Editorial

Skyrocketing tensions: On U.S.-China ties

U.S. and China must rebuild mutual trust to avoid a new kind of cold war

The U.S. government’s decision to bar passenger planes from China from June 16 is but another instance of rising tensions between the two countries. A trade war which President Donald Trump launched in 2018 is yet to be resolved fully. In recent months, Mr. Trump and other officials in the administration had attacked China over its handling of the COVID-19 pandemic. The U.S. has also decided to end Hong Kong’s special trade status in protest against Beijing’s move to introduce a new national security law for the Special Administrative Region. Repeated targeting of China by Washington and Beijing’s retaliatory moves make it look like the world’s largest and second largest economies have entered into a new cold war. Administration officials say the decision on flights is in response to China’s refusal to allow U.S. airlines to resume flights to the country. China had introduced restrictions on international flights in March, in the wake of the COVID-19 pandemic, and most of those curbs are still in place. Disputes such as this could be resolved through talks and cooperation. China has already sent signals of de-escalation, allowing foreign airlines to resume flights on a limited scale starting June 8. Whether or not Mr. Trump has a rethink, the larger problem is the U.S.’s overall approach towards China, which has taken an increasingly hostile turn in the last four years.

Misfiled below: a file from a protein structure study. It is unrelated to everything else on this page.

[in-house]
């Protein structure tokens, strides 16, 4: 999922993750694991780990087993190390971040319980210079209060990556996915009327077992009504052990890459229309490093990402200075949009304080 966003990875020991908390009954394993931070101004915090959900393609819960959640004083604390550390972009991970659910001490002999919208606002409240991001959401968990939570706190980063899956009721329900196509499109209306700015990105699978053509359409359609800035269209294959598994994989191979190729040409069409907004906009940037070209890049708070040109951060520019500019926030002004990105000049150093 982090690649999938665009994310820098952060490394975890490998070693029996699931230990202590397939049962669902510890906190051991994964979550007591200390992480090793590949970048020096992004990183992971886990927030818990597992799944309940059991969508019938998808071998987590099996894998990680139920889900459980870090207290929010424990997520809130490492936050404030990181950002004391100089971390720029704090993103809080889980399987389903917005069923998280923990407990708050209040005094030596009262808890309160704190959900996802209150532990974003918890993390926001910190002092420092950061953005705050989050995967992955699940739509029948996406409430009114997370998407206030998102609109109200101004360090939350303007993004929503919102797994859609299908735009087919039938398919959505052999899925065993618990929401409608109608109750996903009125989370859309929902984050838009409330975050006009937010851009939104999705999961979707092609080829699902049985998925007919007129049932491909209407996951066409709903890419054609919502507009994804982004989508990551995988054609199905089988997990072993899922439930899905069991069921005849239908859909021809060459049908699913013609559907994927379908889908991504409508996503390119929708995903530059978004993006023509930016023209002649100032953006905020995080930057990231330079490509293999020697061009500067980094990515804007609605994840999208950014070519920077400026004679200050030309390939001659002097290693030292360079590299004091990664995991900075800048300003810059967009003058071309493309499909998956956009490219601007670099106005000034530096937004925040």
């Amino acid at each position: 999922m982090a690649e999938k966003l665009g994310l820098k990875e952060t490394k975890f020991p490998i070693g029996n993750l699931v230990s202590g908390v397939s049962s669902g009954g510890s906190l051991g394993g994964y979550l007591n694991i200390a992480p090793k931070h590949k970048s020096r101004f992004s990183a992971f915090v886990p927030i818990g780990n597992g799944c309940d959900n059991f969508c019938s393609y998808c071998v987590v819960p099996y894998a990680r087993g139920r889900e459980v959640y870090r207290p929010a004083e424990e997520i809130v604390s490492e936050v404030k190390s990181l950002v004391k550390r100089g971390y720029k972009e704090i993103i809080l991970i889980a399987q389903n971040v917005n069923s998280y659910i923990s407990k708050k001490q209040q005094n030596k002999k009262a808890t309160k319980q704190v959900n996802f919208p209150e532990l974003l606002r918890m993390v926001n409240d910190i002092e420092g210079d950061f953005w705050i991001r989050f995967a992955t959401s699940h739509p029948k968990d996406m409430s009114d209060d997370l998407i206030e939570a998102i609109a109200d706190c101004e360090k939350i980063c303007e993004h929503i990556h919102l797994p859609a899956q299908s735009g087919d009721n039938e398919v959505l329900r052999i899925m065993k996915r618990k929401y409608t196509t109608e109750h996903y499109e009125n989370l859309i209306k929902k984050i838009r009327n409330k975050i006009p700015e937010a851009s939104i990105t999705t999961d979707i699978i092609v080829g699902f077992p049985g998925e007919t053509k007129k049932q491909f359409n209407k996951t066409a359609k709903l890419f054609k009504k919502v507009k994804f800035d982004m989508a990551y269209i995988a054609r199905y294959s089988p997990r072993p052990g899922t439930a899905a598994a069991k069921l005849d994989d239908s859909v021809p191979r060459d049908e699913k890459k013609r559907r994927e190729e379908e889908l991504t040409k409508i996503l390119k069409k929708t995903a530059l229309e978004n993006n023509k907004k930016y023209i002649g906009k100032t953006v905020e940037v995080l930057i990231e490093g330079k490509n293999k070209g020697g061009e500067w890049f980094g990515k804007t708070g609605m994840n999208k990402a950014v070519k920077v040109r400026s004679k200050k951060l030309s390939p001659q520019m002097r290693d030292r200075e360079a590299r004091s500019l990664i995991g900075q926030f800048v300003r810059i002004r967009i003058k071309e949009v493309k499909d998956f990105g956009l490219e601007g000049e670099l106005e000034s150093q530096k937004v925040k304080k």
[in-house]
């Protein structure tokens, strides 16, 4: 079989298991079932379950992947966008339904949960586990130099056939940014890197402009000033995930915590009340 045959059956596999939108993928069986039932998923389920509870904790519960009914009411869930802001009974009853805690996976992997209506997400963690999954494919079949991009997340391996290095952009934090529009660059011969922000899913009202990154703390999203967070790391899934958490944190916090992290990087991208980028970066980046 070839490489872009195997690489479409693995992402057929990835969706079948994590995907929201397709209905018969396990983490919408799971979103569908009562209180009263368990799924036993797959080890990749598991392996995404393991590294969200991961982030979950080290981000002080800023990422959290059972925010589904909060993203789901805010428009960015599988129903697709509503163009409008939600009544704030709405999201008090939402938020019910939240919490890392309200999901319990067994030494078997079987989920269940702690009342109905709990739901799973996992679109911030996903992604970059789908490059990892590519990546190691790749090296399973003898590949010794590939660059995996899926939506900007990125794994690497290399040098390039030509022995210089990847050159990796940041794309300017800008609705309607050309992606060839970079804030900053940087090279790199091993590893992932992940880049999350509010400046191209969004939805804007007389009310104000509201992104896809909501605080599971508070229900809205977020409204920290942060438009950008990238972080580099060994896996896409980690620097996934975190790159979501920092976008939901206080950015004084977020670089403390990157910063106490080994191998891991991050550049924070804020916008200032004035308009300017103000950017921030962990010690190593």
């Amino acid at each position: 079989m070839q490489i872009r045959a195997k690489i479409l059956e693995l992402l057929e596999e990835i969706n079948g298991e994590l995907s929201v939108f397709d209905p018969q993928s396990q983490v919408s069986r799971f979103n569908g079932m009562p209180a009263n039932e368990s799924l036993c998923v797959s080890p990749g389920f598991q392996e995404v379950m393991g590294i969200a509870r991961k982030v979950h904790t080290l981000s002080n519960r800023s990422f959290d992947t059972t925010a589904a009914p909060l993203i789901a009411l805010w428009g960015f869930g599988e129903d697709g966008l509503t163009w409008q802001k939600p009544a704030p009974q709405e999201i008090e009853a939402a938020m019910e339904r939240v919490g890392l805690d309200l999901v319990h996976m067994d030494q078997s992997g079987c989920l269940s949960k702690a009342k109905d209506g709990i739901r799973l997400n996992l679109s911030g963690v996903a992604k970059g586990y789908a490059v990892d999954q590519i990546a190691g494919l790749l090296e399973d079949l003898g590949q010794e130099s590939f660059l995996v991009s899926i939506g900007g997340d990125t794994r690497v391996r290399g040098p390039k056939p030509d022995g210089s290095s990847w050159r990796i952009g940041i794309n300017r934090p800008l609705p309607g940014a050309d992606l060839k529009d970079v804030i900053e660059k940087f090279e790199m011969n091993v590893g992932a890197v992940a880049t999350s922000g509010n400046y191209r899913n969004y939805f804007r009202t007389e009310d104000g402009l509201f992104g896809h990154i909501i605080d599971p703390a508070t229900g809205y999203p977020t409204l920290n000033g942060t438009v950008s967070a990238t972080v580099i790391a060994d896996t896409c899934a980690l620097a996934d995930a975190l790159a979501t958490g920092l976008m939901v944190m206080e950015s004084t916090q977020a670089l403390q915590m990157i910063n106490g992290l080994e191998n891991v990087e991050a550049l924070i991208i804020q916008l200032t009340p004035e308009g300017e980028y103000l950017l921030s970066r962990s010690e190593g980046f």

From trade and technology to the pandemic and Hong Kong, the battle lines have been drawn — China, which the Pentagon called “a revisionist power” in 2018, is the main rival of Washington, a position which the Soviet Union held during the Cold War. Ties between China and the U.S. are still not as bad as they were between the Soviet Union and the U.S. Beijing and Washington are still economically and financially entangled. The world is not divided into two ideological blocs, as it had been during the Cold War. The possibility of a military confrontation is very low. But the era of cooperation, peaceful trade and pragmatism that had defined U.S.-China partnership since President Richard Nixon’s reset in the 1970s seems to have made way for an aggressive leadership contest and deepening mutual mistrust. And with Mr. Trump desperately looking for an enemy to blame for the misfortunes that fell on America in an election year that has been battered by the pandemic and the deepest economic downturn since the Great Depression, tensions with China are expected to skyrocket in the coming months. Washington wanted an enemy and it found it in China. Unless the leaders of both countries change their course and rebuild the lost mutual confidence, a new kind of cold war would be forced upon the world.

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Printable version | Jul 10, 2020 8:15:52 AM | https://www.thehindu.com/opinion/editorial/skyrocketing-tensions-the-hindu-editorial-on-us-china-ties/article31750467.ece

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